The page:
The same line of thought as the previous post – I just wanted to ram home how reluctant/uninterested the English are when it comes to taking the kind of action that would produce international success.
- Would we be discussing our level of skill – or our need to improve it – if we weren’t falling behind? If we were ahead, would we be making urgent efforts to stay ahead or get even further ahead?
- List recent tactical and other innovations in English football that were brought about by an Englishman. I can think of two – Clive Woodward’s peripheral vision coach at Southampton and Simon Clifford’s (erm, Brazilian) Soccer Schools.
- List all of the truly great managers who have worked in England and not been either foreign, or from Scotland/the North-East of England. I think your list should have at least one league title acting as doorman.
I don’t mean any of this as criticism – just reflection on the real nature of our native football culture (admission: I’m more Scottish/Irish by blood than English, but I’ve lived my life in England and it’s important to me that England “win” in that sense). I’ve been writing this blog since late Spring ’05, and I’m coming to the conclusion that there’s no really deep unhappiness here at the state of our game – our failure to add gold stars to the three lions doesn’t cut as deeply as we’d like to think. If it did, things would be different, but then, we’d be different, too, so unless one supreme visionary/maverick obtains supreme power over the game, what we’ve got is what we’ve got.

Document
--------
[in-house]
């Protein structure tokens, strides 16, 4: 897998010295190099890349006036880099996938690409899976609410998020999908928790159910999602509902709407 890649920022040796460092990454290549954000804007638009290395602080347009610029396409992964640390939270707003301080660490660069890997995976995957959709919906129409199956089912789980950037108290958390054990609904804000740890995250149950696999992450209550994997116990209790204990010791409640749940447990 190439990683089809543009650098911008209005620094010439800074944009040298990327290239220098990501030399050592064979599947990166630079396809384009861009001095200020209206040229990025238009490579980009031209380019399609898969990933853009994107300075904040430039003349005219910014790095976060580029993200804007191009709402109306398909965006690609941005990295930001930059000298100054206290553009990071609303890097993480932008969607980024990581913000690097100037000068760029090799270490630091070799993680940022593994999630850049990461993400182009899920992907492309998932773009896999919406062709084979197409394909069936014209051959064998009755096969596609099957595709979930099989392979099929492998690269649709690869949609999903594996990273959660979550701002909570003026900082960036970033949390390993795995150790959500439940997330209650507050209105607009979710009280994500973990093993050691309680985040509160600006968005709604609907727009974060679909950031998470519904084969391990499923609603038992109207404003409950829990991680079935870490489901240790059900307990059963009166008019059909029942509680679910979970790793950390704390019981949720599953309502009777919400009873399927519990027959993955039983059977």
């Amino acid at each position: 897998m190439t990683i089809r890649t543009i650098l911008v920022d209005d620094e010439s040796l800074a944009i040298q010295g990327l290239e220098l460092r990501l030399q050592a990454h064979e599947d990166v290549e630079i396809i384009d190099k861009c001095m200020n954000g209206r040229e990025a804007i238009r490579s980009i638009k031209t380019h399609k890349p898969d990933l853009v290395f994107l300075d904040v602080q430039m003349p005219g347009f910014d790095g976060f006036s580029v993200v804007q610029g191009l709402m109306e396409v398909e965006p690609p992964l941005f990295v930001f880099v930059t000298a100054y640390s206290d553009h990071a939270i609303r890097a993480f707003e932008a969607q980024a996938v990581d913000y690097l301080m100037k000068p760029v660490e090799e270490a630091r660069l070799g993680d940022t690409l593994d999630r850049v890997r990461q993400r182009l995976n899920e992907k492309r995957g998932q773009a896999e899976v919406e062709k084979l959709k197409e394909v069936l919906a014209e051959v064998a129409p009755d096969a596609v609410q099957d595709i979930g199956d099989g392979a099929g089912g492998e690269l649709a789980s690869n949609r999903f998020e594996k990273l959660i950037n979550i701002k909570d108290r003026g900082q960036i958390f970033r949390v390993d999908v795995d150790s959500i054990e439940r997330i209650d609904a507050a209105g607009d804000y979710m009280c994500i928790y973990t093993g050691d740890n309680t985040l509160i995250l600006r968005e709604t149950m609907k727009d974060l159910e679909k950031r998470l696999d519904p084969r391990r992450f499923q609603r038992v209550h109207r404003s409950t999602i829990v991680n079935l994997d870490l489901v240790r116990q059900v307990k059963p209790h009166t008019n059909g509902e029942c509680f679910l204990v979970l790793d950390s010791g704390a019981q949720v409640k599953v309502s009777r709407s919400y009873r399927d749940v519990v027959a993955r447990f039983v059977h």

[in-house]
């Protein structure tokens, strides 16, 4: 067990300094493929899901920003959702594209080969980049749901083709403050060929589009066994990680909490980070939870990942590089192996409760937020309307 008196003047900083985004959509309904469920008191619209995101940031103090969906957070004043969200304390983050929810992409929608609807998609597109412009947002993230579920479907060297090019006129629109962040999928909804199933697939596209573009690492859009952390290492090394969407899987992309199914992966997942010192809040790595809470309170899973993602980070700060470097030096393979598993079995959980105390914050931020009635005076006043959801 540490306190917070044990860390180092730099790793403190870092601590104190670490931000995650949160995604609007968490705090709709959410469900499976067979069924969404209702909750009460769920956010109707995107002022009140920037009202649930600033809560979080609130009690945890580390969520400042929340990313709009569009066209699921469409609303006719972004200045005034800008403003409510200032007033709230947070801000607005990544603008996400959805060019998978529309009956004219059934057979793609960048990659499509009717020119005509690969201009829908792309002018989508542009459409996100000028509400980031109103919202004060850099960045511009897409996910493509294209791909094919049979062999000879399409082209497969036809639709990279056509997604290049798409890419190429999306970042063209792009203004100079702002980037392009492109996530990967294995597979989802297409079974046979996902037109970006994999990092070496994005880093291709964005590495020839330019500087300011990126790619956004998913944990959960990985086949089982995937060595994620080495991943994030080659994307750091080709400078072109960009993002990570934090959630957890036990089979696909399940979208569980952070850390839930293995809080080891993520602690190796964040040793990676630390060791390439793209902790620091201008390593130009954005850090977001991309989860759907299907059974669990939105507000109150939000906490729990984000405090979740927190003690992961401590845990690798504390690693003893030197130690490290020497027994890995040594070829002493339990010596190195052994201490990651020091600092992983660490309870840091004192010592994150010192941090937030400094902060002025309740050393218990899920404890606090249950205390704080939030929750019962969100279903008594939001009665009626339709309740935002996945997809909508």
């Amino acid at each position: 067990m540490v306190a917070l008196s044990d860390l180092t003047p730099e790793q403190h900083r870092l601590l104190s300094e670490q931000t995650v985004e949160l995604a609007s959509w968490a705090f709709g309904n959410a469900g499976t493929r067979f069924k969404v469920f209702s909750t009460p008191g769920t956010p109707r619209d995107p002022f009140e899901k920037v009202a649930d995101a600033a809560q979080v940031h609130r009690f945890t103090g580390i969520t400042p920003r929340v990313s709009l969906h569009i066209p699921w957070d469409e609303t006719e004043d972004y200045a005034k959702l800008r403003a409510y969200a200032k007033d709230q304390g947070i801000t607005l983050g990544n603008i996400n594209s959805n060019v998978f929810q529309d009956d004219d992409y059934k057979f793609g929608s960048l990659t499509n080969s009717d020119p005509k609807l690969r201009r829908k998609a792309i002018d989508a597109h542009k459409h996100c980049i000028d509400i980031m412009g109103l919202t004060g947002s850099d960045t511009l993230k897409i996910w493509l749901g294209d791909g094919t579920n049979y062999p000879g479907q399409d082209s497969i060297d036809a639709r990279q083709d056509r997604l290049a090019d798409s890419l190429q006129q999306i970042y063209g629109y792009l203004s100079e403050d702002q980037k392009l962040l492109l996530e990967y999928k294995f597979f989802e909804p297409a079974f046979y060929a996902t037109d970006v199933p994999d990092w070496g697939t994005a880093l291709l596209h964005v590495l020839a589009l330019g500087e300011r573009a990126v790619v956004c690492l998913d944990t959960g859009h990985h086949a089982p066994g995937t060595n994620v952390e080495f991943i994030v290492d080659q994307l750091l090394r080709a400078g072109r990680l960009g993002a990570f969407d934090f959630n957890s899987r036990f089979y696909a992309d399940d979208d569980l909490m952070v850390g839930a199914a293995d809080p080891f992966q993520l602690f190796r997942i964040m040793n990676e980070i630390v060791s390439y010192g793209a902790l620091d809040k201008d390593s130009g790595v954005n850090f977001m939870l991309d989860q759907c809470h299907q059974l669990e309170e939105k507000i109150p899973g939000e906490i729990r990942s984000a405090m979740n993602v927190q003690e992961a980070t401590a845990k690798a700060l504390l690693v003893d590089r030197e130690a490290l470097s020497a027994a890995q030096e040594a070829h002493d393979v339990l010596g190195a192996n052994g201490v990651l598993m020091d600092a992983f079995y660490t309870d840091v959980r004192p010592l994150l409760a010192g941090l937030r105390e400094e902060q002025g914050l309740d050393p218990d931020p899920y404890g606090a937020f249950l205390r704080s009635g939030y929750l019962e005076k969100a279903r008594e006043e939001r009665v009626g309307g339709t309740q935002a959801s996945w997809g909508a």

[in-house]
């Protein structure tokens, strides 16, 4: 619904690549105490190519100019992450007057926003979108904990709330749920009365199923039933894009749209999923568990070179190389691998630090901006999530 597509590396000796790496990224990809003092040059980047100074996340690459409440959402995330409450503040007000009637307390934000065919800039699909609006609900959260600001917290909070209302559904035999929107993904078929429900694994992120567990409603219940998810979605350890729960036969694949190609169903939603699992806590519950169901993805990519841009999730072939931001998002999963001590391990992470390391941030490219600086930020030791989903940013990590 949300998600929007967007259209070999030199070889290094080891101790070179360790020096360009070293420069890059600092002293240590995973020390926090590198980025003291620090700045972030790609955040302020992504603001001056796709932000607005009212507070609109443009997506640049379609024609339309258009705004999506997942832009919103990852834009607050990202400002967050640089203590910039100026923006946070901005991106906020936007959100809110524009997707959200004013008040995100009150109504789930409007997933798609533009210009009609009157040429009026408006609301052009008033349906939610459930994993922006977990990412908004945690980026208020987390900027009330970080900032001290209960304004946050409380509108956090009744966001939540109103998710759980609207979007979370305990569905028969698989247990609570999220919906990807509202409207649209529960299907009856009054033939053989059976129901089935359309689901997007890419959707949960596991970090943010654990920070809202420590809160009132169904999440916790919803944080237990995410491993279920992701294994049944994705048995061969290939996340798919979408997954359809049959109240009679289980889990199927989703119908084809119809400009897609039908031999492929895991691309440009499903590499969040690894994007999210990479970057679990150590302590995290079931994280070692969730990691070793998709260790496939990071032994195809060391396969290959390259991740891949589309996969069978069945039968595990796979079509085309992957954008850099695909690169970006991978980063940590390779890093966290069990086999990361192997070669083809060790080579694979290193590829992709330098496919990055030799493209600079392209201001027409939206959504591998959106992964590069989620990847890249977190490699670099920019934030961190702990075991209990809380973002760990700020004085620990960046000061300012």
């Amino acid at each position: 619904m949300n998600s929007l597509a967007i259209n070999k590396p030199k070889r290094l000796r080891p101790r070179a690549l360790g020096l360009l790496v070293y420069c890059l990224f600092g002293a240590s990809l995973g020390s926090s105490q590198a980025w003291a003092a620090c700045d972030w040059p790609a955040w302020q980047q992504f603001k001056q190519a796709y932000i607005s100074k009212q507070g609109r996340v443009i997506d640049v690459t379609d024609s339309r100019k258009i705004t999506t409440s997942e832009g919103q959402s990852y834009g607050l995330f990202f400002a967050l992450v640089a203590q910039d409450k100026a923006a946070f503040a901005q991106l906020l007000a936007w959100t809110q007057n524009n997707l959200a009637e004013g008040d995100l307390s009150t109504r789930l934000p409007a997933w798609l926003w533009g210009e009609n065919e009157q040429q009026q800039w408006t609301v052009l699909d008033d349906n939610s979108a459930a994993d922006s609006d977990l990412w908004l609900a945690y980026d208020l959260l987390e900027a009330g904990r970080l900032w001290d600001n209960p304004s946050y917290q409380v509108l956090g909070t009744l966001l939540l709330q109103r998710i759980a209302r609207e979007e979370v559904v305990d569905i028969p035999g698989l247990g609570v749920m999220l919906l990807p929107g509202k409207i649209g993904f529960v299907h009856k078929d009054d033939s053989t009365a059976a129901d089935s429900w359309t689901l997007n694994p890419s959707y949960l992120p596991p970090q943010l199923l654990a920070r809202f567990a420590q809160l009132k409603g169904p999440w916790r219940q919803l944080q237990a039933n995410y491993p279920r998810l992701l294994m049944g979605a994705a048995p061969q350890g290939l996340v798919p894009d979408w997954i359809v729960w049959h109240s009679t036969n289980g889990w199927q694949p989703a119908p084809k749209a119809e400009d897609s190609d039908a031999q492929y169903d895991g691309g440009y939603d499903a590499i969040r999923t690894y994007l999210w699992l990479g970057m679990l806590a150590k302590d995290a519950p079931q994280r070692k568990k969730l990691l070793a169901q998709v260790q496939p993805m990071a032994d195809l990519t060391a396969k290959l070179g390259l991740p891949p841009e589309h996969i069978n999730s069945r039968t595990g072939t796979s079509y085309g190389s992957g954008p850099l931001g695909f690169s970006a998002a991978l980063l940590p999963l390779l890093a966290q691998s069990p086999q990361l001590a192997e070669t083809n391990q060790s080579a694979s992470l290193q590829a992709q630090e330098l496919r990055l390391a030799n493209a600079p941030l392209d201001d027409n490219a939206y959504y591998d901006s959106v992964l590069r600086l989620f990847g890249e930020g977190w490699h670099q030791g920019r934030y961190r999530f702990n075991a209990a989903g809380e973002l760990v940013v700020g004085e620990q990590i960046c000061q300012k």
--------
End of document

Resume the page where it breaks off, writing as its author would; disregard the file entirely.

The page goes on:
3 Replies to “In Addition..”
Hebert Chapman Bill Nicolson Alf Ramsey. That took two seconds. Why did Sacchi copy Liverpool? What does that say about Italian football? Italy are world champions. Do you honestly think they were better than five other teams there? What innovation did they have? Mexico had the most interesting team and La Volpe has just lost Boca the championship and resigned. If you want to see two improving players watch Lennon and Huddlestone. Tottenham have a skills coach.
In the context of Italy and this topic in general, I think the phrase is Settore Tecnico as much as it is catenaccio, the latter of course invented by an Argentine in Italy in the 1960s influenced by an Austrian coach working in Switzerland in the early 1930s who was looking for a way to outwit the Chapman/Buchan W-M, the last true English tactical innovation. That system led to Switzerland beating England 2-1 on 21st May 1938 with goals from Aeby and Abegglen, Bastin replying for England with a penalty.
(Sorry, I know I’m being obnoxious).
Your list of names is fine, but what about the last 30 years? If I break my North East rule, I can only add Robson, Revie, Clough and Paisley, which scarcely brings us up to date. If I then break my Scottish rule, Stein’s pretty much over at the same time as Bill Nich, Ferguson is coming to the end, George Graham hasn’t managed for five years and isn’t really on the same scale anyway.
In terms of innovation, it might be better from the last World Cup to look at France and their Clarefontaine, our copycat version of which has been cancelled.
According to Sandro Mazzola who was in the team the players came up with playing a sweeper which was adoped by the coach. Look at tghe Charlie Cooke/Carver schools in America. Carver influenced the Dutch enormosly. We need skill coaches. The players must practise. France have v.good players and an average coach like England. The clubs dont want a Clarefontaine. The FA are bankrupt. No billionaire will give an untried English coach his team to run. Terry Venables was an excellent coach so there may be some hope. How do you think Koeman or Rijkaard would do at Charlton? McLaren must identify who he is going to build the team around and then choose the tactics that suit their characteristics. (Sven again) Scotland only look better now because they were so abject before. I think Fifa should insist with clubs having to produce kids through their academies who are mative to the country and also should licence the coaches. it won’t happen)
Comments are closed.